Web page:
The report concludes: “Incarceration in the U.S. has reached a level where it no longer provides a meaningful crime reduction benefit.”
According to a new report from the Brennan Center for Justice, it is still hard to pinpoint the most substantial cause of crime reduction in the last two decades. Based on researchers’ findings, however, we do know what wasn’t responsible: mass incarceration.
Over a 23-year period, 1990-2013, the country’s overall crime rate plummeted, but incarceration accounted for less than 10 percent of the drop. Between 1990-1999, violent crimes such as murder, forcible rape, aggravated assault, and non-negligent manslaughter dropped 28 percent, as the incarceration rate skyrocketed by 60 percent. In the subsequent 13 years, violent crime dropped another 27 percent, but the incarceration rate rose by a mere 1 percent. When compared to 11 other factors like income growth, more policing, and less alcohol consumption, incarceration only impacted 7 percent of the lower crime rate in the 1990s. That tiny percentage dropped down to one during the later years examined by the report.
CREDIT: Brennan Center for Justice
When researchers narrowed in on states with the largest prison populations, they also found that incarceration had a minimal effect on reduced criminal activity. For instance, the number of California’s inmates jumped 24,569 in 1980 to 132,523 in 1997, although a higher incarceration rate had almost no impression on the state’s crime rate. By 2013, there were 122,800 prisoners in California, and the incarceration had zero effect on crime.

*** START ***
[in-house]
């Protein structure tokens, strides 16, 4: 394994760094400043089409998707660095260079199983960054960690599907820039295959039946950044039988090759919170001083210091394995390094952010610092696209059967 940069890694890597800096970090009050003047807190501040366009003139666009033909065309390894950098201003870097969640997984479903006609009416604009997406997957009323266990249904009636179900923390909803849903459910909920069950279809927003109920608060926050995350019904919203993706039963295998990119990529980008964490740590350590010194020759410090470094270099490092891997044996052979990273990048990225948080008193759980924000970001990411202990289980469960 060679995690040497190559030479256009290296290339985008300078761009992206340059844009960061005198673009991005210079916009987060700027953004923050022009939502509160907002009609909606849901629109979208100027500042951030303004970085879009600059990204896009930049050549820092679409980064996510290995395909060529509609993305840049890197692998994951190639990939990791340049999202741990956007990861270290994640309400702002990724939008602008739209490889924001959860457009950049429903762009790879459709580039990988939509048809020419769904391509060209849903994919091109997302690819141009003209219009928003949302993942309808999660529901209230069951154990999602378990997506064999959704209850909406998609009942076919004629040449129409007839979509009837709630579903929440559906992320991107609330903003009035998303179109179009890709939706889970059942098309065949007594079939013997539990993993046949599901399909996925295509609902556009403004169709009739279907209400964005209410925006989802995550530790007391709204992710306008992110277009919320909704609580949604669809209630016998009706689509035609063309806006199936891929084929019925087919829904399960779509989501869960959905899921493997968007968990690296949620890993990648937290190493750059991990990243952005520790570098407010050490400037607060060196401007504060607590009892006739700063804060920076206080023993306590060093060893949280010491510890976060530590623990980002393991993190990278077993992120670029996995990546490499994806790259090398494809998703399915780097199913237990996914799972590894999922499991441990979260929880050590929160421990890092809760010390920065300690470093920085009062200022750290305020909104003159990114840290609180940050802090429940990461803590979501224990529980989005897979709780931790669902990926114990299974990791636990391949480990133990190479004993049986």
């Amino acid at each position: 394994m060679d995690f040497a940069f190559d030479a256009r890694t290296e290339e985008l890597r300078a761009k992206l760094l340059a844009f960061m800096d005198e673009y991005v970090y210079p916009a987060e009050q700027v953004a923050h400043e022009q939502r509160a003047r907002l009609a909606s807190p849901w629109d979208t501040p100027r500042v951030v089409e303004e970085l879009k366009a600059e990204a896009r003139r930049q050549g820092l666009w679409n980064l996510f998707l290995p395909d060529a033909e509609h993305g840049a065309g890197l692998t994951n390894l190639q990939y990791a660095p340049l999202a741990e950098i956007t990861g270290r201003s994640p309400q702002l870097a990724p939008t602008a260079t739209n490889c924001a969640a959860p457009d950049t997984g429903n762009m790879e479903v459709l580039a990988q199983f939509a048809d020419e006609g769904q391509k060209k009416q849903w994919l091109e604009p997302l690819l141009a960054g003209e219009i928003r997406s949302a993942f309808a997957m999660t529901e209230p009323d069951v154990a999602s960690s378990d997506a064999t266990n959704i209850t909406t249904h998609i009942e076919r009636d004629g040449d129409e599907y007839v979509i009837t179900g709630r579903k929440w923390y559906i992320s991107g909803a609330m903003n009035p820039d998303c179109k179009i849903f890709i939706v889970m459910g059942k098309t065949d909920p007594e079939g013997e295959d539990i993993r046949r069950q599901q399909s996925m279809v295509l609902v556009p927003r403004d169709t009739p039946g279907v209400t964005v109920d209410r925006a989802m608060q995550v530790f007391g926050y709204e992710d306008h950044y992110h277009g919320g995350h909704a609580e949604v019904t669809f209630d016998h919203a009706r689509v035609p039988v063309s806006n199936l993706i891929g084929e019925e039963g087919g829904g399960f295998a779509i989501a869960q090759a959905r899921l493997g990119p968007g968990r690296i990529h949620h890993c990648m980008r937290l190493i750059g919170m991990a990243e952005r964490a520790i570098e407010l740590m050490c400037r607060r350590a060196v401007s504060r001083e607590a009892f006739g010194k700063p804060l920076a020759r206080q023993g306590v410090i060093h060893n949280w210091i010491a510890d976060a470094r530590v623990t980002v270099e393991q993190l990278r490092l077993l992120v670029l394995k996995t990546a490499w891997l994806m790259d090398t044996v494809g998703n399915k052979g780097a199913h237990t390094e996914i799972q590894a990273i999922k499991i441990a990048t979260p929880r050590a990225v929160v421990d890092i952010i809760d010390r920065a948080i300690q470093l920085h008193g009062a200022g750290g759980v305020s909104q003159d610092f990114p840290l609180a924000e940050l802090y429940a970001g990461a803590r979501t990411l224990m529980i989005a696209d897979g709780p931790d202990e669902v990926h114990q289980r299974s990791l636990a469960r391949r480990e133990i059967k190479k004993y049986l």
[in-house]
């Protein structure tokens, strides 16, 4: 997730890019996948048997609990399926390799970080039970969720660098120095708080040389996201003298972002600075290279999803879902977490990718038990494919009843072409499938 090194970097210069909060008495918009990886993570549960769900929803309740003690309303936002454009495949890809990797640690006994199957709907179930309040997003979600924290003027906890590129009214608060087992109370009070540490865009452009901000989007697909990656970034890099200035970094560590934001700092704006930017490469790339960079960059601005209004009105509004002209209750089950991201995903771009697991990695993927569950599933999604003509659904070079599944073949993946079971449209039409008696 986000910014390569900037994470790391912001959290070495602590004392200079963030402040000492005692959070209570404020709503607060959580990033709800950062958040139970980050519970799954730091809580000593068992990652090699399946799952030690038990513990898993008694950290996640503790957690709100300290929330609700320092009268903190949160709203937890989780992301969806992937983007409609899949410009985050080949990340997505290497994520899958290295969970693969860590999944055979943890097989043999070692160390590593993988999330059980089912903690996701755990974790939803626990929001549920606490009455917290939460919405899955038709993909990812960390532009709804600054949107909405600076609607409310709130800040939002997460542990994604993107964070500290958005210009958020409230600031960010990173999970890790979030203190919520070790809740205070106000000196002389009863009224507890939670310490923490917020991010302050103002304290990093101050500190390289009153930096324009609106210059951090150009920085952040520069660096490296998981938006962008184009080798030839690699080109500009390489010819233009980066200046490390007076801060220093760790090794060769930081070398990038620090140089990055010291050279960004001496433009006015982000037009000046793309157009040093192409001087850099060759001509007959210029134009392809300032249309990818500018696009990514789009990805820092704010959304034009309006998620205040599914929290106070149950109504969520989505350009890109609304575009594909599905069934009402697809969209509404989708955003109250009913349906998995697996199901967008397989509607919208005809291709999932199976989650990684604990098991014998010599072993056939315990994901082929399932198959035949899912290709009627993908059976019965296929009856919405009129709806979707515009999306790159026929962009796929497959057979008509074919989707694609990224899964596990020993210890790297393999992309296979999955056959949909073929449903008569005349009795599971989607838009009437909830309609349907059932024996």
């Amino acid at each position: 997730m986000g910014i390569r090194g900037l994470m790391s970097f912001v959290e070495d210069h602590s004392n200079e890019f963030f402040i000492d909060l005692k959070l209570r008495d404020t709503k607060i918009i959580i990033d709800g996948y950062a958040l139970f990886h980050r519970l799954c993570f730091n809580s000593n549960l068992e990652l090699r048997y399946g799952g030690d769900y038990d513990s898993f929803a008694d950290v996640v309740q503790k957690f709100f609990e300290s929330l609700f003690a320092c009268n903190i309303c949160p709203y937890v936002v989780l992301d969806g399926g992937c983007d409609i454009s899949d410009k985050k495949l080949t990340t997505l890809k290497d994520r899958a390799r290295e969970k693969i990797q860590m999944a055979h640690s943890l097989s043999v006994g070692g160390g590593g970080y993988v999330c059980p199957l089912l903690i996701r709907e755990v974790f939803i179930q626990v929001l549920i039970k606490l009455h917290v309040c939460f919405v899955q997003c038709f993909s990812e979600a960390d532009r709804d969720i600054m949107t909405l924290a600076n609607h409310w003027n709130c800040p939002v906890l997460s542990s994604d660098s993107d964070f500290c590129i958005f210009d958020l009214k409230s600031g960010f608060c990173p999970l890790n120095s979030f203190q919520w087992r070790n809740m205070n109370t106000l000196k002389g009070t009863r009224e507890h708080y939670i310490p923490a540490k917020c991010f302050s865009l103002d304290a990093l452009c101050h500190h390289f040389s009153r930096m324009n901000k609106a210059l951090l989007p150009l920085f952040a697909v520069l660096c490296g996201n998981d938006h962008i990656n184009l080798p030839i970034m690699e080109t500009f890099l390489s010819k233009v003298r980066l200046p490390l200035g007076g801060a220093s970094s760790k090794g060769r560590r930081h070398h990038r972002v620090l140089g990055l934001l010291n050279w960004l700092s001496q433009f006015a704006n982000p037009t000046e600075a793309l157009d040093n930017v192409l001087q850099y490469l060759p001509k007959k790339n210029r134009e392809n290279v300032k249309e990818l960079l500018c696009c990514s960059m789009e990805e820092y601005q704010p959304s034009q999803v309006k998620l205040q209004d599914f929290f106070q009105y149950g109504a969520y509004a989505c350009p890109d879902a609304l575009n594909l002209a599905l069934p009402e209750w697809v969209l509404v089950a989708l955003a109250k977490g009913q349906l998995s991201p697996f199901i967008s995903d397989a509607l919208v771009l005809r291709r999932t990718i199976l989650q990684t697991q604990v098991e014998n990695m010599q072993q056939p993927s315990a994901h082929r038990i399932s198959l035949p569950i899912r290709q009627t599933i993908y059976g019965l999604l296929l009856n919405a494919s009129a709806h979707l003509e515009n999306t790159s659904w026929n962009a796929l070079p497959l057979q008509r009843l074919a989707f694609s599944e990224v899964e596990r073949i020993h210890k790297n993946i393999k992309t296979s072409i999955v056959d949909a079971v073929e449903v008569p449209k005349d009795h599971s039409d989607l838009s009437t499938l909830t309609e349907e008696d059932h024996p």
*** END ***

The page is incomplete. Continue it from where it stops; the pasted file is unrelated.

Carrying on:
CREDIT: Brennan Center for Justice
On the flip side, Michigan, Nevada, Connecticut, Delaware, Massachusetts, and the Carolinas reduced their prison populations by 2-15 percent, as their crime rates fell 15 percent.
Due to these findings, Brennan concluded that the use of the prison system has simply plateaued. “Incarceration in the U.S. has reached a level where it no longer provides a meaningful crime reduction benefit.” In other words, more incarceration does not guarantee less crime, so the onus of criminal justice reform should explore alternative methods to a counterproductive system of imprisonment.
As of February 5, the federal prison population remains slightly above 210,315, while the total prison and jail population hovers around 2.3 million — the largest of any country in the world. On average, taxpayers pay $31,286 per inmate, a trend that’s criticized on both sides of the aisle.
Indeed, the report comes at a time when criminal justice reform is at the forefront of both Democratic and Republican lawmakers’ minds. Last year, two unlikely allies, Sen. Rand Paul (R-KY) and Sen. Cory Booker (D-NJ), co-authored the REDEEM Act to give low-level offenders a better chance of successfully reentering society after completing a prison sentence. The act would seal non-violent criminal records, limit solitary confinement for juveniles, and increase the age of juveniles who enter the adult prison and court system. On Tuesday, Sen. John Cornyn (R-TX) and Sheldon Whitehouse (D-R.I), introduced the Corrections Act, to reduce recidivism. Under the proposed legislation, low-level offenders would have the chance to reduce their sentences by participating in recidivism reduction programs.
But if the Brennan Center’s report is any indication, lawmakers’ priorities may need to shift to crime prevention strategies, to keep offenders from entering the prison system in the first place.